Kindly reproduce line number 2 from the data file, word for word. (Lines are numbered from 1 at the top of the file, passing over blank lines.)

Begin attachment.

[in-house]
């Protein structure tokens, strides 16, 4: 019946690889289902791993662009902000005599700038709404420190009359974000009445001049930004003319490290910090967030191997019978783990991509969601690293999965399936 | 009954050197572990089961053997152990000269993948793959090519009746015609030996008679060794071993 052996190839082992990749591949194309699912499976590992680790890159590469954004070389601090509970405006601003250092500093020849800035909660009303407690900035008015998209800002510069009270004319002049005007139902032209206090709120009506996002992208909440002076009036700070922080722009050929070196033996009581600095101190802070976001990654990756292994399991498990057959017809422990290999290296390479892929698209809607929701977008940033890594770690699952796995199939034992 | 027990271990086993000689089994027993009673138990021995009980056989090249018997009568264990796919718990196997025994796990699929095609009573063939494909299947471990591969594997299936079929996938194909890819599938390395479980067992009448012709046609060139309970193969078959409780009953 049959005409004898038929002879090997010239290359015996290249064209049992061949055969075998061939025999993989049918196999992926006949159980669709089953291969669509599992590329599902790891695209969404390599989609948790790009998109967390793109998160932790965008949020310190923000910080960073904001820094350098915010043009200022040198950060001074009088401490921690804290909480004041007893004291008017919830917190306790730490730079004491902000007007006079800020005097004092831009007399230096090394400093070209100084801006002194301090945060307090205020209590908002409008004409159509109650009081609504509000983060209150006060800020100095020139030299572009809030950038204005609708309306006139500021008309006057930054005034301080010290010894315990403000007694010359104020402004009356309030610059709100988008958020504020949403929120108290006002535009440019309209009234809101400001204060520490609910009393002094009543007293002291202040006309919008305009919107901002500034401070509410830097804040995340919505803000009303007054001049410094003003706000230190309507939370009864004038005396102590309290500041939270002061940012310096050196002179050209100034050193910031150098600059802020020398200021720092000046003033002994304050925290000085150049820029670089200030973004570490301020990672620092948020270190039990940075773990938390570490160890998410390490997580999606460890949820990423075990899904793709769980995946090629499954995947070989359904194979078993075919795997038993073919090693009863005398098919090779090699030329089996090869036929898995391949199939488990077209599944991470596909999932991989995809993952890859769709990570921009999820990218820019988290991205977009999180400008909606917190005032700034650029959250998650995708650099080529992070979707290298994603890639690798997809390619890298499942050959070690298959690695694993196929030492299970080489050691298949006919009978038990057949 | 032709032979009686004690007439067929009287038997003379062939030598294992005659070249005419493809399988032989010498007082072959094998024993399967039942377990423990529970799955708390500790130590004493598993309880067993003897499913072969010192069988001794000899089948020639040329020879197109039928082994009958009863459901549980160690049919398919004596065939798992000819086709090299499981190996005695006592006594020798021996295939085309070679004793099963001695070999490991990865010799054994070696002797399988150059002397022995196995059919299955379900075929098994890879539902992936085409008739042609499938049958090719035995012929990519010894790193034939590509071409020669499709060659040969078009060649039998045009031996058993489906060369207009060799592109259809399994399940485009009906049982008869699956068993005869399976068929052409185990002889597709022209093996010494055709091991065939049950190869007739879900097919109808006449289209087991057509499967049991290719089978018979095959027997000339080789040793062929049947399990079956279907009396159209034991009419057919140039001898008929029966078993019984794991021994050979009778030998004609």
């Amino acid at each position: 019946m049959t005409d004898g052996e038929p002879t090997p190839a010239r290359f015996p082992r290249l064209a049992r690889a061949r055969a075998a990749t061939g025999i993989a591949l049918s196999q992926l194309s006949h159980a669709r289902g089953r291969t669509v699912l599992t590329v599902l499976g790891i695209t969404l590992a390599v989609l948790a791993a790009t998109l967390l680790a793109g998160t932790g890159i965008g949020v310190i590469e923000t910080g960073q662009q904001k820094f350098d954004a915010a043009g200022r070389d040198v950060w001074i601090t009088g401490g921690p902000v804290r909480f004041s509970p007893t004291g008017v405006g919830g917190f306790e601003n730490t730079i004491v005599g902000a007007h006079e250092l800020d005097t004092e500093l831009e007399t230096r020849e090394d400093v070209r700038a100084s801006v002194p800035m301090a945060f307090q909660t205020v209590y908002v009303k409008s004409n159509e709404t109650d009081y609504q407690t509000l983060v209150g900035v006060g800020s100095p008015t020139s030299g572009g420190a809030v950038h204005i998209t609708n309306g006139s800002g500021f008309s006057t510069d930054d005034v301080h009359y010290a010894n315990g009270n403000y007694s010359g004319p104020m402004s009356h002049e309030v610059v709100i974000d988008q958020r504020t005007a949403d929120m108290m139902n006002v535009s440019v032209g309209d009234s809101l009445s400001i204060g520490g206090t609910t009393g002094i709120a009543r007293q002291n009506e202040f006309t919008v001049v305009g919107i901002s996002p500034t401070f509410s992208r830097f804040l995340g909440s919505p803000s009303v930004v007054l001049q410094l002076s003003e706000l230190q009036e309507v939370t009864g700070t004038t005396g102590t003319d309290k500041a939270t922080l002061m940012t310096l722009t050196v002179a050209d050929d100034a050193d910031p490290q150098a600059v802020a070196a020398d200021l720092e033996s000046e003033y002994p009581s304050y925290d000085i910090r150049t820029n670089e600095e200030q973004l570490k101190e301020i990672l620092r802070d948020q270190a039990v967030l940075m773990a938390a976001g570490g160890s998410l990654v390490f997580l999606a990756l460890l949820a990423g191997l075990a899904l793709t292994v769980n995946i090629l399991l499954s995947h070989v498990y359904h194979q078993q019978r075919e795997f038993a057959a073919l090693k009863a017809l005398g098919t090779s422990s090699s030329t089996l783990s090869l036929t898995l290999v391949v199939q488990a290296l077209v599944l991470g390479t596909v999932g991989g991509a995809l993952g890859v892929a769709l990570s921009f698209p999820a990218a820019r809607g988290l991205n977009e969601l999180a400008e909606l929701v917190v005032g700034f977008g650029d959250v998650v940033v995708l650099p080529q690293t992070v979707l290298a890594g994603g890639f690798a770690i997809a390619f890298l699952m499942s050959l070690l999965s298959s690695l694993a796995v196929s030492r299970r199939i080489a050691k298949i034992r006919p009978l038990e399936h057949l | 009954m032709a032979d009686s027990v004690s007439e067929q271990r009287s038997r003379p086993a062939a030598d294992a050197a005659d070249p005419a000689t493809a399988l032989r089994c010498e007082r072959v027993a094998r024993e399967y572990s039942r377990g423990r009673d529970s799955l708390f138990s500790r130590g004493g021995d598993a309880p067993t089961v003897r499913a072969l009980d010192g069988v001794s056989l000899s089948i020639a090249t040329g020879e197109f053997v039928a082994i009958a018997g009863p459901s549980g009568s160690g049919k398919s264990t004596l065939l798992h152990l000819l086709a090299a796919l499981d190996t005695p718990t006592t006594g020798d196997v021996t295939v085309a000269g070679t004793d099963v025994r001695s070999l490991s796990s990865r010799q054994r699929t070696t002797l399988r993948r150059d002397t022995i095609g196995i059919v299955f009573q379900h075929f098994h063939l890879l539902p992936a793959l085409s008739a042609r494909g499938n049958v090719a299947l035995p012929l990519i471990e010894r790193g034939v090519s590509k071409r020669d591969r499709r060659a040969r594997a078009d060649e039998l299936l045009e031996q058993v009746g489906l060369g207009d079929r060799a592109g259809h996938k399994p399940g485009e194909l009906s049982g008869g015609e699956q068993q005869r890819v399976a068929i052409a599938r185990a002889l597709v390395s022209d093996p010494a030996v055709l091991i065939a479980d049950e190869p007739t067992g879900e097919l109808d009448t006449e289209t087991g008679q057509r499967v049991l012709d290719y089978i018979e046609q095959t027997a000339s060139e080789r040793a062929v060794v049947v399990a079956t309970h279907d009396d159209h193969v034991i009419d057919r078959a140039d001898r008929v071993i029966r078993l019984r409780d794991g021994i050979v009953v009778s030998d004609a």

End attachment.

């Protein structure tokens, strides 16, 4: 019946690889289902791993662009902000005599700038709404420190009359974000009445001049930004003319490290910090967030191997019978783990991509969601690293999965399936 | 009954050197572990089961053997152990000269993948793959090519009746015609030996008679060794071993 052996190839082992990749591949194309699912499976590992680790890159590469954004070389601090509970405006601003250092500093020849800035909660009303407690900035008015998209800002510069009270004319002049005007139902032209206090709120009506996002992208909440002076009036700070922080722009050929070196033996009581600095101190802070976001990654990756292994399991498990057959017809422990290999290296390479892929698209809607929701977008940033890594770690699952796995199939034992 | 027990271990086993000689089994027993009673138990021995009980056989090249018997009568264990796919718990196997025994796990699929095609009573063939494909299947471990591969594997299936079929996938194909890819599938390395479980067992009448012709046609060139309970193969078959409780009953 049959005409004898038929002879090997010239290359015996290249064209049992061949055969075998061939025999993989049918196999992926006949159980669709089953291969669509599992590329599902790891695209969404390599989609948790790009998109967390793109998160932790965008949020310190923000910080960073904001820094350098915010043009200022040198950060001074009088401490921690804290909480004041007893004291008017919830917190306790730490730079004491902000007007006079800020005097004092831009007399230096090394400093070209100084801006002194301090945060307090205020209590908002409008004409159509109650009081609504509000983060209150006060800020100095020139030299572009809030950038204005609708309306006139500021008309006057930054005034301080010290010894315990403000007694010359104020402004009356309030610059709100988008958020504020949403929120108290006002535009440019309209009234809101400001204060520490609910009393002094009543007293002291202040006309919008305009919107901002500034401070509410830097804040995340919505803000009303007054001049410094003003706000230190309507939370009864004038005396102590309290500041939270002061940012310096050196002179050209100034050193910031150098600059802020020398200021720092000046003033002994304050925290000085150049820029670089200030973004570490301020990672620092948020270190039990940075773990938390570490160890998410390490997580999606460890949820990423075990899904793709769980995946090629499954995947070989359904194979078993075919795997038993073919090693009863005398098919090779090699030329089996090869036929898995391949199939488990077209599944991470596909999932991989995809993952890859769709990570921009999820990218820019988290991205977009999180400008909606917190005032700034650029959250998650995708650099080529992070979707290298994603890639690798997809390619890298499942050959070690298959690695694993196929030492299970080489050691298949006919009978038990057949 | 032709032979009686004690007439067929009287038997003379062939030598294992005659070249005419493809399988032989010498007082072959094998024993399967039942377990423990529970799955708390500790130590004493598993309880067993003897499913072969010192069988001794000899089948020639040329020879197109039928082994009958009863459901549980160690049919398919004596065939798992000819086709090299499981190996005695006592006594020798021996295939085309070679004793099963001695070999490991990865010799054994070696002797399988150059002397022995196995059919299955379900075929098994890879539902992936085409008739042609499938049958090719035995012929990519010894790193034939590509071409020669499709060659040969078009060649039998045009031996058993489906060369207009060799592109259809399994399940485009009906049982008869699956068993005869399976068929052409185990002889597709022209093996010494055709091991065939049950190869007739879900097919109808006449289209087991057509499967049991290719089978018979095959027997000339080789040793062929049947399990079956279907009396159209034991009419057919140039001898008929029966078993019984794991021994050979009778030998004609």